Adventures in Baby Making as a Single Black Lesbian

feature image via shutterstock

They say parenthood is full of surprises. They say it changes you in ways you’d never expect. They neglected to mention, however, that the path to parenthood itself can also change you and is full of surprises as well. I never thought I’d be trying to get pregnant. If you had told fifteen-year-old me that I would not only allow sperm inside me but that I would also pay thousands of dollars for said sperm, I’d have laughed you off the face of the planet. One, I have a very visceral negative reaction to even the idea of semen. And two, while I find pregnancy fascinating and beautiful, the idea of tiny fingers caressing my ribs from the inside freaks me out.

So how is it that I’ve found myself setting aside a couple of hundred dollars each month for the purpose of buying sperm and hopefully getting pregnant? A weird synergy between my identities and realities — a mix of being poor, having anxiety, being a queer person of color, and society’s biases against my identities — lead me to my current baby making path.

Whether or not I’d become a parent was never a question for me. I knew that I would be a parent as instinctively as I knew that I loved girls. I can’t recall a time when I wasn’t aware that I wanted a kid or that I was enamored with girls. It was my relationship with my own mother that inspired me to become a parent. My mother and I were always very emotionally close, I’ve always been able to talk about pretty much anything with her without fear of being judged and she has always been willing to hear me out when my desires conflicted with her parenting decisions. We’ve also always been physically close, lots of snuggling, lazy back rubs, and tickle fights. I’ve always known that I wanted to share a similar kind of relationship with a child of my own someday.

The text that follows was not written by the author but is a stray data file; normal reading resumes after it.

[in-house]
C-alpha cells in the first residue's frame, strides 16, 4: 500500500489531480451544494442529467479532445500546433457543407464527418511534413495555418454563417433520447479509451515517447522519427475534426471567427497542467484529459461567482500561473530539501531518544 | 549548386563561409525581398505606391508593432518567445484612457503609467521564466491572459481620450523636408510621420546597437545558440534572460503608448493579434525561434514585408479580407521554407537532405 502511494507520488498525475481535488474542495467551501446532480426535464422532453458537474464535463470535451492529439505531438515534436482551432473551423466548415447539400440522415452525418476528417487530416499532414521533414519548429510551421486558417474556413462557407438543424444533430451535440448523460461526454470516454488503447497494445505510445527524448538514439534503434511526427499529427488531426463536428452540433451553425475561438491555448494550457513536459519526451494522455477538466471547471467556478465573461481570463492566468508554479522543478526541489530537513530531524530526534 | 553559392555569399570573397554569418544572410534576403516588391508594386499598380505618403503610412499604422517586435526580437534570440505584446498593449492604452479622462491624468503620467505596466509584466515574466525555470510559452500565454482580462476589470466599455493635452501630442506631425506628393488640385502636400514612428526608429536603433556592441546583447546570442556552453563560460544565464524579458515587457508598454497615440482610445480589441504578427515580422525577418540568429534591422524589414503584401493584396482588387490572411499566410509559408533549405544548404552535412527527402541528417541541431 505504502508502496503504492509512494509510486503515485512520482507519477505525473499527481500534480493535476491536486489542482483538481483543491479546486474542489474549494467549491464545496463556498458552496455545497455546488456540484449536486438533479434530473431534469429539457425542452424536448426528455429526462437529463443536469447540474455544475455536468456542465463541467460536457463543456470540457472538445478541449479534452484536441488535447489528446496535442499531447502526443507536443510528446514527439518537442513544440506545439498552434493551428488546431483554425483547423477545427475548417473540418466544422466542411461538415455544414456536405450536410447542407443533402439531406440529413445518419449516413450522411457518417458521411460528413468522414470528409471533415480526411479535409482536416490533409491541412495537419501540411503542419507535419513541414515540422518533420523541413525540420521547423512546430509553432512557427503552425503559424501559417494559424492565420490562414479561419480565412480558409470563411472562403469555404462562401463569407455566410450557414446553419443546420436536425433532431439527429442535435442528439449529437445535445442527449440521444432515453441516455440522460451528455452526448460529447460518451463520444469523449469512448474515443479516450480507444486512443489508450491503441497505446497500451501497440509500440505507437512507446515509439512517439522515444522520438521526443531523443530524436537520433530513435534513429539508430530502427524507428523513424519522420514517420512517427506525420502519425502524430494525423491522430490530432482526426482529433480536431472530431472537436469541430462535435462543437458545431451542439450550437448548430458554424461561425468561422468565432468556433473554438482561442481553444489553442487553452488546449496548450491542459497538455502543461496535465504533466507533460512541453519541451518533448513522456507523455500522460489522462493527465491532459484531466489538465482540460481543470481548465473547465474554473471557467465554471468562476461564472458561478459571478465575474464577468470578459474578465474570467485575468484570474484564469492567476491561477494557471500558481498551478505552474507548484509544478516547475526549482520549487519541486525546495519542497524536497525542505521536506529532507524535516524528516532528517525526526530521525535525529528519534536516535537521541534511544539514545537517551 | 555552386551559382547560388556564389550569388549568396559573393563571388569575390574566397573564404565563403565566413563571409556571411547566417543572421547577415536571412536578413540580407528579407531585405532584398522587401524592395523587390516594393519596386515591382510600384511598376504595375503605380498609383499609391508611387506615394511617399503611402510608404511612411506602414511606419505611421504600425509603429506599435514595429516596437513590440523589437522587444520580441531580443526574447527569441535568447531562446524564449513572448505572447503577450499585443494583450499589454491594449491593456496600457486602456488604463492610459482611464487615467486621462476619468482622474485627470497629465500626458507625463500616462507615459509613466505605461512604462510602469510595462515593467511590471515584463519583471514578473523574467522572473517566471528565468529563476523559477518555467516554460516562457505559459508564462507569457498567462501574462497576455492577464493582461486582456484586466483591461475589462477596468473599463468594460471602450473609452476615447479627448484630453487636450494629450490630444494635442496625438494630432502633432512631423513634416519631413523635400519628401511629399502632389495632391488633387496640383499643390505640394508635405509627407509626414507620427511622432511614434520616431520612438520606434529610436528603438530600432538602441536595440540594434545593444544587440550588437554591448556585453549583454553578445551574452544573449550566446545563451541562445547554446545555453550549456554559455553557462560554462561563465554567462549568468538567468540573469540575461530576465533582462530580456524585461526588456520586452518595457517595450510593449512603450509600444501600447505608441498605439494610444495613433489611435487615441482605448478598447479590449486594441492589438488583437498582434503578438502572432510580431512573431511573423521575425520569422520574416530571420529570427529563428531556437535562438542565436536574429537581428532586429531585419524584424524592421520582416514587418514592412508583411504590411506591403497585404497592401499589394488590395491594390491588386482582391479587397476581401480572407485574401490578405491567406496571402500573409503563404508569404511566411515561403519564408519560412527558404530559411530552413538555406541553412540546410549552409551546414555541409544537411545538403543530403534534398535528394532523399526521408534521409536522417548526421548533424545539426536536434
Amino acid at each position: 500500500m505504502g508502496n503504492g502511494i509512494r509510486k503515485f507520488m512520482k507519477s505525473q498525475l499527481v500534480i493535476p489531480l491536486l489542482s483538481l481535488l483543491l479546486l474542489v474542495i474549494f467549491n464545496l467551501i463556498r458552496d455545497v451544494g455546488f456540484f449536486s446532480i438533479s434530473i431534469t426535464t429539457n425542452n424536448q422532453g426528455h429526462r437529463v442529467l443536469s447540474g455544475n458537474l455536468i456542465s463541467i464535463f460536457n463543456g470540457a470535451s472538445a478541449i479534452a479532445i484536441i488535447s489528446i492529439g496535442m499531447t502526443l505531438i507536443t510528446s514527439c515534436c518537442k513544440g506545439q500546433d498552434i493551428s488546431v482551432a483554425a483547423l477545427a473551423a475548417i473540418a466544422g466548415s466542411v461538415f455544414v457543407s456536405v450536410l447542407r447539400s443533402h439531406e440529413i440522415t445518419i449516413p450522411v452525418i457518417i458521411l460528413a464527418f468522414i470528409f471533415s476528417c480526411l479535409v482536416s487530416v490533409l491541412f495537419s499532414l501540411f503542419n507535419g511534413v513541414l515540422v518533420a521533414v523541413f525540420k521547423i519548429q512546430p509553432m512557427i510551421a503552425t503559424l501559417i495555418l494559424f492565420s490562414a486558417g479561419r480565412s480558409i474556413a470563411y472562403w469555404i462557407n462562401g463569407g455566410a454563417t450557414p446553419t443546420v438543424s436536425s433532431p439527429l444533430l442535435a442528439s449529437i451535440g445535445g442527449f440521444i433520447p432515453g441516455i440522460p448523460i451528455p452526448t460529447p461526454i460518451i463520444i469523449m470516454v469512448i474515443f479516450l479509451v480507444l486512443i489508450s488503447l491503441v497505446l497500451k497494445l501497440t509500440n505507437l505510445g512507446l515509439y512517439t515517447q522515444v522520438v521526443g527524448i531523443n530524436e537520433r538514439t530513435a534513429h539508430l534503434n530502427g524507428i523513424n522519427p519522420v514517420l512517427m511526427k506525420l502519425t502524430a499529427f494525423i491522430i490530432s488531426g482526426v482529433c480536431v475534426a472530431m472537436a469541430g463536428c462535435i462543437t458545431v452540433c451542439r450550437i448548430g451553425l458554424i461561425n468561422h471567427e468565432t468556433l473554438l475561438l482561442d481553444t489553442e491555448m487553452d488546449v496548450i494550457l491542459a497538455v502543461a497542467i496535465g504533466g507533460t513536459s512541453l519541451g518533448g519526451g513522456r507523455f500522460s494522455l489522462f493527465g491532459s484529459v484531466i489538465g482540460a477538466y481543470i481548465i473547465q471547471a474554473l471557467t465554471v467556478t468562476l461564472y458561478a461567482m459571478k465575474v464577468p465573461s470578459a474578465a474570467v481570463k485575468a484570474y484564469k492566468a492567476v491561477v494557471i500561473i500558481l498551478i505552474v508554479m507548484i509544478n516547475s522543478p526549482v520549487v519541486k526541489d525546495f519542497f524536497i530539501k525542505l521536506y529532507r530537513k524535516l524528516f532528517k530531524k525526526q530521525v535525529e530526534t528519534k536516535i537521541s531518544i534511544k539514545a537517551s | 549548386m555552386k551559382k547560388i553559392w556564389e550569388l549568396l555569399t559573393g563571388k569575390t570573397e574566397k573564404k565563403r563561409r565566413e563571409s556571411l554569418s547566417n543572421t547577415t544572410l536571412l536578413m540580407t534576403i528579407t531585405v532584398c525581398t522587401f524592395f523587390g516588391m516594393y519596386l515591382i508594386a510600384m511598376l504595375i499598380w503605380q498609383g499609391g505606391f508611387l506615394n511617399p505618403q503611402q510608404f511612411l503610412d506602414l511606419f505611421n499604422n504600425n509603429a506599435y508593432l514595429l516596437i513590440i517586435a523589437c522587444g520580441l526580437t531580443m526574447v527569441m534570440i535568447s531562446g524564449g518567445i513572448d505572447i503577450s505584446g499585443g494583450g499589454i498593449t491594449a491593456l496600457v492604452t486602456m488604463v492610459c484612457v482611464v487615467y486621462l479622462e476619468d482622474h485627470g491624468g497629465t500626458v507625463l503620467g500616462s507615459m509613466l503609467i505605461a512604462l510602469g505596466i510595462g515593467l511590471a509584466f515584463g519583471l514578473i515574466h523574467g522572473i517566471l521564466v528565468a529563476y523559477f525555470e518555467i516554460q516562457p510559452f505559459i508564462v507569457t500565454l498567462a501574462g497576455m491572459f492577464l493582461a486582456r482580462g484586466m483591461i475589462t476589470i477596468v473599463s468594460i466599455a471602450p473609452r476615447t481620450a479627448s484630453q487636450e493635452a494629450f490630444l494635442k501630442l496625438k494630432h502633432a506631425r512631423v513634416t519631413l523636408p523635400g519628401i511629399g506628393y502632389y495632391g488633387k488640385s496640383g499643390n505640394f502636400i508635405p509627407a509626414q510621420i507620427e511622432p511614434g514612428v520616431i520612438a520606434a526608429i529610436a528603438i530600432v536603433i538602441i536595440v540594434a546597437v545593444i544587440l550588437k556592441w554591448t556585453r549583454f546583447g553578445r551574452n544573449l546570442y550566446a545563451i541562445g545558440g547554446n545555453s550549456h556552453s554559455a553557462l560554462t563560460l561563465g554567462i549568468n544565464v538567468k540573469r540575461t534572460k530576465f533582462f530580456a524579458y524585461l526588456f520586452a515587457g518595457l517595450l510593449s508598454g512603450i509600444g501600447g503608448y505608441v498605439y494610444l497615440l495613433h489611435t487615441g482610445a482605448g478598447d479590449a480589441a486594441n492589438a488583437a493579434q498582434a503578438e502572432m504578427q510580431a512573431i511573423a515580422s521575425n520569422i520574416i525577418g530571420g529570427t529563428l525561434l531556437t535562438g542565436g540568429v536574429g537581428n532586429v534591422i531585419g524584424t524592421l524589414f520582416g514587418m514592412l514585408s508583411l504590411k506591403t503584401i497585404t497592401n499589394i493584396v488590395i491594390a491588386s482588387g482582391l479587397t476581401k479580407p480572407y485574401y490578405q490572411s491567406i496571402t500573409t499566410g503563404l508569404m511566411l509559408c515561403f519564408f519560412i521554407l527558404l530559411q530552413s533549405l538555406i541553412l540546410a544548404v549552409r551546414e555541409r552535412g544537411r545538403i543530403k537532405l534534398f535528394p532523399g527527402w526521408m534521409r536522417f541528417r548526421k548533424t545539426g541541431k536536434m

My discomfort with pregnancy meant that I always assumed I’d become a mom through adoption. My own anxieties and assumptions about spending years with a child and growing to love them only to have them returned to their birth parents led me to believe that fostering to adopt would probably not be the best path for me. I then favored international adoption because the process was much more streamlined than domestic and once you were matched with a child you almost always ended up going home with that child. Being poor or, more politely, working class meant that international adoption was not financially feasible for me since the average cost of adoption is higher than my annual salary. I thought that perhaps domestic adoption might be where I’d settle in but when I read up on the process I had to come to terms with the reality that, even when using a black-focused agency, living in a homophobic and couple-oriented society meant that I was less likely to be chosen quickly by birth parents. The line most adoption agencies give is that birth parents typically choose two parent families over single parent families and heterosexual families before queer ones. As a single black lesbian it was not out of the realm of possibility that I would be chosen, but the wait to be chosen was almost guaranteed to be longer.

Buying sperm and getting pregnant started to seem like a better path for me as a queer black woman. I didn’t need anyone’s approval to get pregnant. As long as I had the money for the sperm the sperm bank would sell it to me.

My reaction to the idea of semen  Via youtube.com

My reaction to the idea of semen
Via youtube.com

The first step was selecting a sperm bank. The sperm bank I chose was selected because of their large database of donors, their reviews, and the fact that they openly helped singles and LGBT would-be parents. Though, as is unfortunately typical, I noticed the cis normative practice of using the term “woman” and she/her pronouns at times to describe the person getting pregnant which ignores the reality that not everyone who gets pregnant identifies as a woman. The next step, selecting a donor, is where race became a factor in my parenthood journey again.